Wednesday, December 23, 2009

Today I have been pondering "factual" and "actual," words used by Josef Albers to describe scientifically identifiable colors as opposed to colors as experienced by people. In his great study on color Albers refers repeatedly to the similarity between color perception and tone perception.

I think we have worked ourselves into a tight corner of listening in which the distinction is lost. We mistake what we hear for factual when it is usually actual--i.e., subject to inevitable distortions that we bring to our perception.

An example of this occurred today when a fifteen-year-old, just beginning to learn extended musical forms, identified the return of the second theme of a sonata allegro movement as not sounding right because "it's in the wrong key." Every theoretical description of sonata allegro form describes this recurrence of the theme as in the right key. Yet this young person experienced it clearly as the wrong key.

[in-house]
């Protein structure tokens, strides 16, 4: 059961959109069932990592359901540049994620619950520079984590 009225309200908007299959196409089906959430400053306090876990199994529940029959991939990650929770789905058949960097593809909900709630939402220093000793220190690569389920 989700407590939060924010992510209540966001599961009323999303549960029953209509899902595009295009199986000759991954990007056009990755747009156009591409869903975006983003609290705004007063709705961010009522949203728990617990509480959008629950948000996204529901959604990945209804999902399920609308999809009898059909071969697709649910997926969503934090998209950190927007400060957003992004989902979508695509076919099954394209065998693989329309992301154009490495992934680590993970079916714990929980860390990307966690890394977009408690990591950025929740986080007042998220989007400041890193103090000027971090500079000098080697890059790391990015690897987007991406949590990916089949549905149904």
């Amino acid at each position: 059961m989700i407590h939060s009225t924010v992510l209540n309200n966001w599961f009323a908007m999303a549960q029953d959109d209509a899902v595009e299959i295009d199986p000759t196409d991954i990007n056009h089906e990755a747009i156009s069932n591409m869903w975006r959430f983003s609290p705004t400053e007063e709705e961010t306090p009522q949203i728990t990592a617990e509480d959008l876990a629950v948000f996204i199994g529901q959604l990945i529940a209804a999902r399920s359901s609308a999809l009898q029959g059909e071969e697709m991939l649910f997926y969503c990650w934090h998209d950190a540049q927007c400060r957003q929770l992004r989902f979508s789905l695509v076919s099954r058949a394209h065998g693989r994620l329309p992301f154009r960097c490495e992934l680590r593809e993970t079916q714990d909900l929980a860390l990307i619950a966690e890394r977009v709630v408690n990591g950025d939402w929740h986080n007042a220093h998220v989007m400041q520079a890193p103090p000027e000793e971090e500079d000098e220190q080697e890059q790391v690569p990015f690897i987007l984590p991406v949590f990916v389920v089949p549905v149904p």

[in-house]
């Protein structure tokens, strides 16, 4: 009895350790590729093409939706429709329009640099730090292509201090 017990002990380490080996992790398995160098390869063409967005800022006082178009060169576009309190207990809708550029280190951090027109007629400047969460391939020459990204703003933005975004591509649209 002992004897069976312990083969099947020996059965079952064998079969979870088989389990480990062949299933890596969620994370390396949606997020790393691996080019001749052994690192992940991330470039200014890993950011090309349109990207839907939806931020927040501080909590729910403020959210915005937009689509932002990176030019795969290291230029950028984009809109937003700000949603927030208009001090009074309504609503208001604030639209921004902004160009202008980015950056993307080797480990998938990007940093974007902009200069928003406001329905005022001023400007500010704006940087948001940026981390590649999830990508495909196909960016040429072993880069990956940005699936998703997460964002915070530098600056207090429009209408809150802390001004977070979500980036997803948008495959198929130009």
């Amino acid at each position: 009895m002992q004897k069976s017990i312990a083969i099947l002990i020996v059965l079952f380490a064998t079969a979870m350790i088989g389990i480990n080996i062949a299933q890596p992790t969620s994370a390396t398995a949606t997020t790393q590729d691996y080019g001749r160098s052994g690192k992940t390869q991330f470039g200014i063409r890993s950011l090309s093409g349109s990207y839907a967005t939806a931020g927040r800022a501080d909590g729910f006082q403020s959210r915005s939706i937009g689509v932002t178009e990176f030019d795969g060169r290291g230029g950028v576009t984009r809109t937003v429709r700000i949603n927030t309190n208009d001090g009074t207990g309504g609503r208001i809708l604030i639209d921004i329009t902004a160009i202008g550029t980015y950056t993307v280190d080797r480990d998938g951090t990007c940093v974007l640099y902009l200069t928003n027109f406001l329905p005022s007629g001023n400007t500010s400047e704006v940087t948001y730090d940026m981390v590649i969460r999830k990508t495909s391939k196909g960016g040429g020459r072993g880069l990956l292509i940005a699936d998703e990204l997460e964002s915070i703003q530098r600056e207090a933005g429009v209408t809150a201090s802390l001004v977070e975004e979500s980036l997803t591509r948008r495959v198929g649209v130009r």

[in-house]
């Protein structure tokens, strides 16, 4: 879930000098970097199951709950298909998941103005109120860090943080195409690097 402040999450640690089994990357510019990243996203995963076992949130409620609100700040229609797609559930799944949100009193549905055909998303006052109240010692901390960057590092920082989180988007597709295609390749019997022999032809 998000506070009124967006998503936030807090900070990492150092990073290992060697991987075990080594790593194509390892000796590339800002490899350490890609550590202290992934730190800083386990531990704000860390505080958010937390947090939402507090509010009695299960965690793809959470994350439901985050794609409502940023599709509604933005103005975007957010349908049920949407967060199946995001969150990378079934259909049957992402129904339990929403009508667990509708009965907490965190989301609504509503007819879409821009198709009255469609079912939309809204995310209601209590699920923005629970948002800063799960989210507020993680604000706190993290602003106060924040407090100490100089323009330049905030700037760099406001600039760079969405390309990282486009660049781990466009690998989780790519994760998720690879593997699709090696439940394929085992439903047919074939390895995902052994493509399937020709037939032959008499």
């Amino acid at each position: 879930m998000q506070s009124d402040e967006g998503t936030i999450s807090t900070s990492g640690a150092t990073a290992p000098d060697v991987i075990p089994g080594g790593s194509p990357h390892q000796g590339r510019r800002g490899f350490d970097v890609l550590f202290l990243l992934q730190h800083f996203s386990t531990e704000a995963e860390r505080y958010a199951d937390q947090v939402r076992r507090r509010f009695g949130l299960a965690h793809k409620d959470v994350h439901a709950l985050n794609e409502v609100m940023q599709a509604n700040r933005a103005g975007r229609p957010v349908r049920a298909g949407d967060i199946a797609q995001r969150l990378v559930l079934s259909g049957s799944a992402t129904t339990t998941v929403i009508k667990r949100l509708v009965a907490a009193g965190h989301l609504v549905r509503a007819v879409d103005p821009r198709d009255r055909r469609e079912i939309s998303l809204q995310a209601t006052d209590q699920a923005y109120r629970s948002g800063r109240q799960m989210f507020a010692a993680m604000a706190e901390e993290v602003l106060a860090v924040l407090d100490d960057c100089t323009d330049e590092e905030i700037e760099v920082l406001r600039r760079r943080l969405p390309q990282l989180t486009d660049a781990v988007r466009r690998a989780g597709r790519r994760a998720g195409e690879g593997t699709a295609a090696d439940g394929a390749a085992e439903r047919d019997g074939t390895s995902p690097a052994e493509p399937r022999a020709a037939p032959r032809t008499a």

Most of us learn sonata allegro structure as factual when it is more of the time actual. The relationship of one tonality to another is affected by many things: instrumentation, register, symmetry or asymmetry of the tonalities involved, and so on.

I find the piece considerably altered by entertaining the idea that the dominant key might indeed be the right key. (Mozart Sonata in G Major, K. 283.)